Emerging short story

spikyplant

                                                    Wild cactus, dangerous to touch

I finished a short story yesterday.  Each time this happens I get a tremendous sense of self completion. That sense usually dissipates on a re-reading. I think I edit more than I write. However, this was a third sitting and a long one.  (I can always edit again.)

I submitted it for StoryFriday, a superb event that happens one Friday evening on alternate months. It’s held in Burdalls Yard, Bath, an atmospheric and quite historic building with a mediterreanean courtyard and a cave-like theatre. It’s owned by the Performing Arts department of Bath Spa University but used by others in the evenings. A Word in Your Ear, of which StoryFriday is a section, gains from this availability.

There is a theme set, authors submit stories and the best are selected, either performed by the authors themselves or by one of the two talented actors. There is interesting live music as the evening starts, with candle lit tables and a bar.  At the appointed hour we all take our seats in the small theatre, and the story performances begin. The standard is very high so I don’t count on my story being accepted.  However, I thought beginner writers might be interested in the process of writing this story.

I think that once an idea comes for a story the writer can become too involved in one aspect to pay due attention to other important elements that go towards making a good story. In my case, I was totally immersed in developing the voice of a not too reliable narrator. (Readers of my previous post of this title will realise that this appeals to me.)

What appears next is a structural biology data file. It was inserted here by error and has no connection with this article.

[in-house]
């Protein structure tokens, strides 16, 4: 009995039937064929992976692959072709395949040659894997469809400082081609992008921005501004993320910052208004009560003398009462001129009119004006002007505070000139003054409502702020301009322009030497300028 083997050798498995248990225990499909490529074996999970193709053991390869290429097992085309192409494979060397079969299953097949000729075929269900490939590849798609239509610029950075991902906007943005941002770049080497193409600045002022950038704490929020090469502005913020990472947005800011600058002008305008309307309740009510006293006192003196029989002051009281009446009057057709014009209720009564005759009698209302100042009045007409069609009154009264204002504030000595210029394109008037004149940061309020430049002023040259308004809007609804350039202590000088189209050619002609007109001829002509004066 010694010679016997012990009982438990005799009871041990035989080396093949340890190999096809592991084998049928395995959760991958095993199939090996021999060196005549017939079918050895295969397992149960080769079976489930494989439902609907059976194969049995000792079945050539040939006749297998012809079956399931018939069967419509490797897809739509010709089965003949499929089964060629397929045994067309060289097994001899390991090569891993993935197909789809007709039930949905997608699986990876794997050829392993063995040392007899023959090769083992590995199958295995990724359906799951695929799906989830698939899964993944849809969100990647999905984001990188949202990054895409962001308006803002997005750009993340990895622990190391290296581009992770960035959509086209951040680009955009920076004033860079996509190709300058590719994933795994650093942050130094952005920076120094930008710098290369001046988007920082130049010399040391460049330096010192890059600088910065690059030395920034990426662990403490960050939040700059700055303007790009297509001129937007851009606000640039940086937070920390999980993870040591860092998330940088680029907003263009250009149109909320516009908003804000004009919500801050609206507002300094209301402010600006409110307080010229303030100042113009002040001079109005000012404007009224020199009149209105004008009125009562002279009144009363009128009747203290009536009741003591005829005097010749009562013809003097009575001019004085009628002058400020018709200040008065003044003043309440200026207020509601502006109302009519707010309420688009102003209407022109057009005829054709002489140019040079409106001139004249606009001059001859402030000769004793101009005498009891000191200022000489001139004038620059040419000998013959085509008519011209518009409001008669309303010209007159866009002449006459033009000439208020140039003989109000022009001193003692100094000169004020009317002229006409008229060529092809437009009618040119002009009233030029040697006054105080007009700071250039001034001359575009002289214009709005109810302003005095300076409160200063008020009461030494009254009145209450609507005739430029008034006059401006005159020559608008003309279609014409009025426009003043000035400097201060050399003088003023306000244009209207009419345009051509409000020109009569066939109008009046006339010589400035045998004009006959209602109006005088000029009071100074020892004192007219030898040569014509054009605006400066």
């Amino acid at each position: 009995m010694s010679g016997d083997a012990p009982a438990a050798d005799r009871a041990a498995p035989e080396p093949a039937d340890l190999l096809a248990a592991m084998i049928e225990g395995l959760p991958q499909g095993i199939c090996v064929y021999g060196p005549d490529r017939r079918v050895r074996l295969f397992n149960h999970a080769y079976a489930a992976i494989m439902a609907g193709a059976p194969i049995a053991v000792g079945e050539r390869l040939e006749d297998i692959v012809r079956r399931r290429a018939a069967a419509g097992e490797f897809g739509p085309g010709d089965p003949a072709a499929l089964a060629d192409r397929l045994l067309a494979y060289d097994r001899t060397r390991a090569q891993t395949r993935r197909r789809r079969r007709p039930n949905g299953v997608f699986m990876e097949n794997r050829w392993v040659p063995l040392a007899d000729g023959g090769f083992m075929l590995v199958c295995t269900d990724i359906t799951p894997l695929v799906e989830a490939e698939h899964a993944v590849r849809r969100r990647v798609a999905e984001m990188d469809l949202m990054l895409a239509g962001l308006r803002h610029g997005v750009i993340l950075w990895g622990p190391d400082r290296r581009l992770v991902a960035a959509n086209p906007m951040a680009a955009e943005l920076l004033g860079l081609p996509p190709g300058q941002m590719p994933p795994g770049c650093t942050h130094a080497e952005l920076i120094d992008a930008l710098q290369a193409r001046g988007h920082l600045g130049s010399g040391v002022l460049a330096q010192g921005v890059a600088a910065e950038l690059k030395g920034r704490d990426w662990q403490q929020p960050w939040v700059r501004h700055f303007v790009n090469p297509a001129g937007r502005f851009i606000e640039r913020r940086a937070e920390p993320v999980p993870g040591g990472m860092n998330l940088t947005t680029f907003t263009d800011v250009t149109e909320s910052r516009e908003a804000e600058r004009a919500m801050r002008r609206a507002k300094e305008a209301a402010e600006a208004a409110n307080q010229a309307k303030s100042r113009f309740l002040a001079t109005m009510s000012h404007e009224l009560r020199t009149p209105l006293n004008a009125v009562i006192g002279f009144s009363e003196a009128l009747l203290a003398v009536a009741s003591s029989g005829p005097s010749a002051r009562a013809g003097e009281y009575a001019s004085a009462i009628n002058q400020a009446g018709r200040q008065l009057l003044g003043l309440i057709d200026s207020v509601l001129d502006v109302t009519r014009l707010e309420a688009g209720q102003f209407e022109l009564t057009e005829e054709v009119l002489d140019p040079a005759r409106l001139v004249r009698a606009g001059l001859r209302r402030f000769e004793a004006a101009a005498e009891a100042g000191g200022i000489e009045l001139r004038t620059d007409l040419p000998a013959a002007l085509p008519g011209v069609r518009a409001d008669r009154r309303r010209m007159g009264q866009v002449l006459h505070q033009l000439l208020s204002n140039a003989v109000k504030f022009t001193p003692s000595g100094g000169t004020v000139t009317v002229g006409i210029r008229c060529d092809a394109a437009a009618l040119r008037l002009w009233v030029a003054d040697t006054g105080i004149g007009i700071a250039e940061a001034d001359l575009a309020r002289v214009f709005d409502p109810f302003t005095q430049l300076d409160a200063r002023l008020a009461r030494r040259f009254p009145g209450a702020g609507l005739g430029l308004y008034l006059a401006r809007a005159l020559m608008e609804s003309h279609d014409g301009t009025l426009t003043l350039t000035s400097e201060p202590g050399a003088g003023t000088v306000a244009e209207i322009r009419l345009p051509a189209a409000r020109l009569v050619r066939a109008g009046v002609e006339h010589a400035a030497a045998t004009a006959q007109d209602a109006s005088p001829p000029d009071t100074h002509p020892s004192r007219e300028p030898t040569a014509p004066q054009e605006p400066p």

StoryFriday for March has the theme, FERAL. When set a theme, I like to stick to it closely. So I have a feral narrator. He’s not like this wonderful creature, but the illustration demonstrates that a theme can be interpreted in unusual and unexpected ways.

weirdragon

panzi – deviantart.com

The writing process

Deep into my narrator’s account, at about 2,000 words I realised that I had too many characters appearing. Even without assigning them names, they would crowd my story. I doubt if a story of under 3000 words can work with more than three characters, and I was working to a maximum word count of 2,200. Even that is too long for a spoken performance.

I sat back and re-thought the story. Where was my character at the beginning? How many places and situations could he refer to? Like characters, not too many, otherwise the reader/listener would become confused. How could I best lead up to the climax? Had I laid down a hint near the beginning so that the end had validity? Had I described sufficient of the scenes for them to be visualised?

After thinking this all out, I reworked rather than rewrote the story, but all the time the above considerations had to be written as seen through the eyes of the narrator.

I hope I’ve succeeded, but if I haven’t, I’ll come back and edit again. I think this feral narrator is refusing to let me go.

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